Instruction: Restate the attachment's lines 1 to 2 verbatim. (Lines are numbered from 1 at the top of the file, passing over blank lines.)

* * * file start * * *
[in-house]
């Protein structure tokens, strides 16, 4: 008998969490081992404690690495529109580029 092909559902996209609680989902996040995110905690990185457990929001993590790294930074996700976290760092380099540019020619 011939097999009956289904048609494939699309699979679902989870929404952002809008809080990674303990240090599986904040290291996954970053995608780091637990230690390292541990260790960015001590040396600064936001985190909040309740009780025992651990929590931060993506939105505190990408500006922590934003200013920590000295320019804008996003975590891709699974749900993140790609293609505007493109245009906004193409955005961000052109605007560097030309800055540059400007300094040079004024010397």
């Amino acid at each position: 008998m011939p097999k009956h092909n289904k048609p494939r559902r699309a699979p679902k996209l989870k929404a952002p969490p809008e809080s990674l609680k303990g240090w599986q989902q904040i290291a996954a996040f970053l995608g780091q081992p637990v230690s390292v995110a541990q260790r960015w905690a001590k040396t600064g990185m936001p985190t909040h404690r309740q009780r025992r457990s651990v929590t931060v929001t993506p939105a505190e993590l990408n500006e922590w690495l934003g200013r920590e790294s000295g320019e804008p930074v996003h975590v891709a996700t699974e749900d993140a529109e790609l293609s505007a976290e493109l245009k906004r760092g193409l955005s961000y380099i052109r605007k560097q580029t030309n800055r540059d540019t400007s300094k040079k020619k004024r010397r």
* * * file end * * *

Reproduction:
[in-house]
């Protein structure tokens, strides 16, 4: 008998969490081992404690690495529109580029 092909559902996209609680989902996040995110905690990185457990929001993590790294930074996700976290760092380099540019020619 011939097999009956289904048609494939699309699979679902989870929404952002809008809080990674303990240090599986904040290291996954970053995608780091637990230690390292541990260790960015001590040396600064936001985190909040309740009780025992651990929590931060993506939105505190990408500006922590934003200013920590000295320019804008996003975590891709699974749900993140790609293609505007493109245009906004193409955005961000052109605007560097030309800055540059400007300094040079004024010397």